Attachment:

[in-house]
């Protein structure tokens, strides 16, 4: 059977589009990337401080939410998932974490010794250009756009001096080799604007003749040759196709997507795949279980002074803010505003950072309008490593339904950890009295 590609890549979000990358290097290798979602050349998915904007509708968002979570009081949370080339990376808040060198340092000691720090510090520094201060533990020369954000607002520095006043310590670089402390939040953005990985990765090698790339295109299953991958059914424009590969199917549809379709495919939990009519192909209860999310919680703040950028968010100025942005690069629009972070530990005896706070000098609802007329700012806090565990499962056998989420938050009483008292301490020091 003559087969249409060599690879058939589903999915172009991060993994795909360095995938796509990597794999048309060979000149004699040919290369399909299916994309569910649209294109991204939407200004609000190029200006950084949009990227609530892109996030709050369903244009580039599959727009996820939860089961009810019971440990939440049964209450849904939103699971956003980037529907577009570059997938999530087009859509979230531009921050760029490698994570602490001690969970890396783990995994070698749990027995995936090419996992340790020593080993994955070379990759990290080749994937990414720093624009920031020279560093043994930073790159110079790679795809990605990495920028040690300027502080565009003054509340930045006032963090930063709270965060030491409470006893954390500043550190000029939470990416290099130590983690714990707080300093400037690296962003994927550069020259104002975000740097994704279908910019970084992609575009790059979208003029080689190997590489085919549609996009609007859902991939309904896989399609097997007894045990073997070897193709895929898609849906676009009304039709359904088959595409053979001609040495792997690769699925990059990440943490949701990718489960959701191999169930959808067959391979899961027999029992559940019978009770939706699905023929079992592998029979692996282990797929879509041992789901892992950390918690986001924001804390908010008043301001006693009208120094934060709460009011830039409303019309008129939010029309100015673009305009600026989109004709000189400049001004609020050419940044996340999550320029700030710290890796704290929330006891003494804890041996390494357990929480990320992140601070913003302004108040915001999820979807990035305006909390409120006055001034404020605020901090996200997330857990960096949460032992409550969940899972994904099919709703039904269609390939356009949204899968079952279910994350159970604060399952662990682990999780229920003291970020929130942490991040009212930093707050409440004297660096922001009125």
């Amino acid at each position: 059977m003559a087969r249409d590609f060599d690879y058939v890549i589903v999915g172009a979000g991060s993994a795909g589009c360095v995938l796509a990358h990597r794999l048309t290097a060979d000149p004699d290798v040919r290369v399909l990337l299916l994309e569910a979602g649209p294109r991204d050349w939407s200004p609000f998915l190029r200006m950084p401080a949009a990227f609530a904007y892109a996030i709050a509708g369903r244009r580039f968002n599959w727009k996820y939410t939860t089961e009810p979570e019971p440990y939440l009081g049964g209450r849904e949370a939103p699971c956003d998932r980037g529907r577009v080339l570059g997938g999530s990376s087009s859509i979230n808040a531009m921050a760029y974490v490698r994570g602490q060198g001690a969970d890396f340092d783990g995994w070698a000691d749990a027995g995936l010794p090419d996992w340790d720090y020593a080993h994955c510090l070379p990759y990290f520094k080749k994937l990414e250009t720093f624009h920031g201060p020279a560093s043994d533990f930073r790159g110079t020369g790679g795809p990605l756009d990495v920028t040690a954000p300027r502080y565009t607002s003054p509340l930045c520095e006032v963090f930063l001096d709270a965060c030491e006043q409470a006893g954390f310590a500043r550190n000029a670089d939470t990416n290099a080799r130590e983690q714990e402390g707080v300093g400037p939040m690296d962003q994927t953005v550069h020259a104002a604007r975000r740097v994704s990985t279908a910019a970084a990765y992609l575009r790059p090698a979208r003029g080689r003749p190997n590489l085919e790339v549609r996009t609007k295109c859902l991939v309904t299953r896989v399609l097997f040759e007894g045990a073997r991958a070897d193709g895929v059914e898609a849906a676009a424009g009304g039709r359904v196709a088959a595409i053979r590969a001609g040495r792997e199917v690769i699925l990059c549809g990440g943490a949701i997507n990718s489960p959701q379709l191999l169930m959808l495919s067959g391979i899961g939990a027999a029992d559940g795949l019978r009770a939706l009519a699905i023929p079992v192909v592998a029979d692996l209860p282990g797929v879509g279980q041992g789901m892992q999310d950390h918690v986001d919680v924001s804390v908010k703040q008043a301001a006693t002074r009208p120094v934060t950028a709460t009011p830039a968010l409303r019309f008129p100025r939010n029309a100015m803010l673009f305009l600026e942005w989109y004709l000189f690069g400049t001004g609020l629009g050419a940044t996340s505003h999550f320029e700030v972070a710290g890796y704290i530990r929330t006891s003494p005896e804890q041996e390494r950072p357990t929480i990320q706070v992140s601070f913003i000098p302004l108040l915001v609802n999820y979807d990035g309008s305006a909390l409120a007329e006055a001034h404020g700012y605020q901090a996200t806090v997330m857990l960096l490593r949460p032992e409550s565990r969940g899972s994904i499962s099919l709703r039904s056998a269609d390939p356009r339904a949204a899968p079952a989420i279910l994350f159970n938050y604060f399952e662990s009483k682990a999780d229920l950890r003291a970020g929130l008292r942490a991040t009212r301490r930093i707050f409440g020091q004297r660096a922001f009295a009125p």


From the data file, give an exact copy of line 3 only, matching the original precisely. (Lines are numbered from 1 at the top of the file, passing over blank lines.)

């Amino acid at each position: 059977m003559a087969r249409d590609f060599d690879y058939v890549i589903v999915g172009a979000g991060s993994a795909g589009c360095v995938l796509a990358h990597r794999l048309t290097a060979d000149p004699d290798v040919r290369v399909l990337l299916l994309e569910a979602g649209p294109r991204d050349w939407s200004p609000f998915l190029r200006m950084p401080a949009a990227f609530a904007y892109a996030i709050a509708g369903r244009r580039f968002n599959w727009k996820y939410t939860t089961e009810p979570e019971p440990y939440l009081g049964g209450r849904e949370a939103p699971c956003d998932r980037g529907r577009v080339l570059g997938g999530s990376s087009s859509i979230n808040a531009m921050a760029y974490v490698r994570g602490q060198g001690a969970d890396f340092d783990g995994w070698a000691d749990a027995g995936l010794p090419d996992w340790d720090y020593a080993h994955c510090l070379p990759y990290f520094k080749k994937l990414e250009t720093f624009h920031g201060p020279a560093s043994d533990f930073r790159g110079t020369g790679g795809p990605l756009d990495v920028t040690a954000p300027r502080y565009t607002s003054p509340l930045c520095e006032v963090f930063l001096d709270a965060c030491e006043q409470a006893g954390f310590a500043r550190n000029a670089d939470t990416n290099a080799r130590e983690q714990e402390g707080v300093g400037p939040m690296d962003q994927t953005v550069h020259a104002a604007r975000r740097v994704s990985t279908a910019a970084a990765y992609l575009r790059p090698a979208r003029g080689r003749p190997n590489l085919e790339v549609r996009t609007k295109c859902l991939v309904t299953r896989v399609l097997f040759e007894g045990a073997r991958a070897d193709g895929v059914e898609a849906a676009a424009g009304g039709r359904v196709a088959a595409i053979r590969a001609g040495r792997e199917v690769i699925l990059c549809g990440g943490a949701i997507n990718s489960p959701q379709l191999l169930m959808l495919s067959g391979i899961g939990a027999a029992d559940g795949l019978r009770a939706l009519a699905i023929p079992v192909v592998a029979d692996l209860p282990g797929v879509g279980q041992g789901m892992q999310d950390h918690v986001d919680v924001s804390v908010k703040q008043a301001a006693t002074r009208p120094v934060t950028a709460t009011p830039a968010l409303r019309f008129p100025r939010n029309a100015m803010l673009f305009l600026e942005w989109y004709l000189f690069g400049t001004g609020l629009g050419a940044t996340s505003h999550f320029e700030v972070a710290g890796y704290i530990r929330t006891s003494p005896e804890q041996e390494r950072p357990t929480i990320q706070v992140s601070f913003i000098p302004l108040l915001v609802n999820y979807d990035g309008s305006a909390l409120a007329e006055a001034h404020g700012y605020q901090a996200t806090v997330m857990l960096l490593r949460p032992e409550s565990r969940g899972s994904i499962s099919l709703r039904s056998a269609d390939p356009r339904a949204a899968p079952a989420i279910l994350f159970n938050y604060f399952e662990s009483k682990a999780d229920l950890r003291a970020g929130l008292r942490a991040t009212r301490r930093i707050f409440g020091q004297r660096a922001f009295a009125p």